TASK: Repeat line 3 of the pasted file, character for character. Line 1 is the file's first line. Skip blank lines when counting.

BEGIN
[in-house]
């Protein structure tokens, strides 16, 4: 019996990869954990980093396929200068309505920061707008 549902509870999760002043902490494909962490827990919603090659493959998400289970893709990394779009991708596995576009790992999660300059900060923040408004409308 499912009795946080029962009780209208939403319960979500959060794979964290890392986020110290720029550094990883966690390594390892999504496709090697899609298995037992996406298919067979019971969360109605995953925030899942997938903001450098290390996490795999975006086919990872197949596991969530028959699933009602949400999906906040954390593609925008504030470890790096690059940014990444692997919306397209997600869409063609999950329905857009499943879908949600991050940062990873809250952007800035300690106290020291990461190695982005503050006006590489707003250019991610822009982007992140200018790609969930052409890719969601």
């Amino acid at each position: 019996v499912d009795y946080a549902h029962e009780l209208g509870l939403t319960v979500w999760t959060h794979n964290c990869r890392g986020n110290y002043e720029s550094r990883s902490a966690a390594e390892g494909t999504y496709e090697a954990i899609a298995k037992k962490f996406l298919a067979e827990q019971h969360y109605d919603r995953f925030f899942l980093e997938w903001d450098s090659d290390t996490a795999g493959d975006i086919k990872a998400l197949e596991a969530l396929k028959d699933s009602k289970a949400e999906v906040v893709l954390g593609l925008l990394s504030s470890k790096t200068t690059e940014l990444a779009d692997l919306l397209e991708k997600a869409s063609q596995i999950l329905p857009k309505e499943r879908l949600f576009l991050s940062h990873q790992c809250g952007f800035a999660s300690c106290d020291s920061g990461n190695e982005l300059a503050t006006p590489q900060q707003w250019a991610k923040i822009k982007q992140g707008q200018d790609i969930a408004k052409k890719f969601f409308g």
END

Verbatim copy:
């Amino acid at each position: 019996v499912d009795y946080a549902h029962e009780l209208g509870l939403t319960v979500w999760t959060h794979n964290c990869r890392g986020n110290y002043e720029s550094r990883s902490a966690a390594e390892g494909t999504y496709e090697a954990i899609a298995k037992k962490f996406l298919a067979e827990q019971h969360y109605d919603r995953f925030f899942l980093e997938w903001d450098s090659d290390t996490a795999g493959d975006i086919k990872a998400l197949e596991a969530l396929k028959d699933s009602k289970a949400e999906v906040v893709l954390g593609l925008l990394s504030s470890k790096t200068t690059e940014l990444a779009d692997l919306l397209e991708k997600a869409s063609q596995i999950l329905p857009k309505e499943r879908l949600f576009l991050s940062h990873q790992c809250g952007f800035a999660s300690c106290d020291s920061g990461n190695e982005l300059a503050t006006p590489q900060q707003w250019a991610k923040i822009k982007q992140g707008q200018d790609i969930a408004k052409k890719f969601f409308g």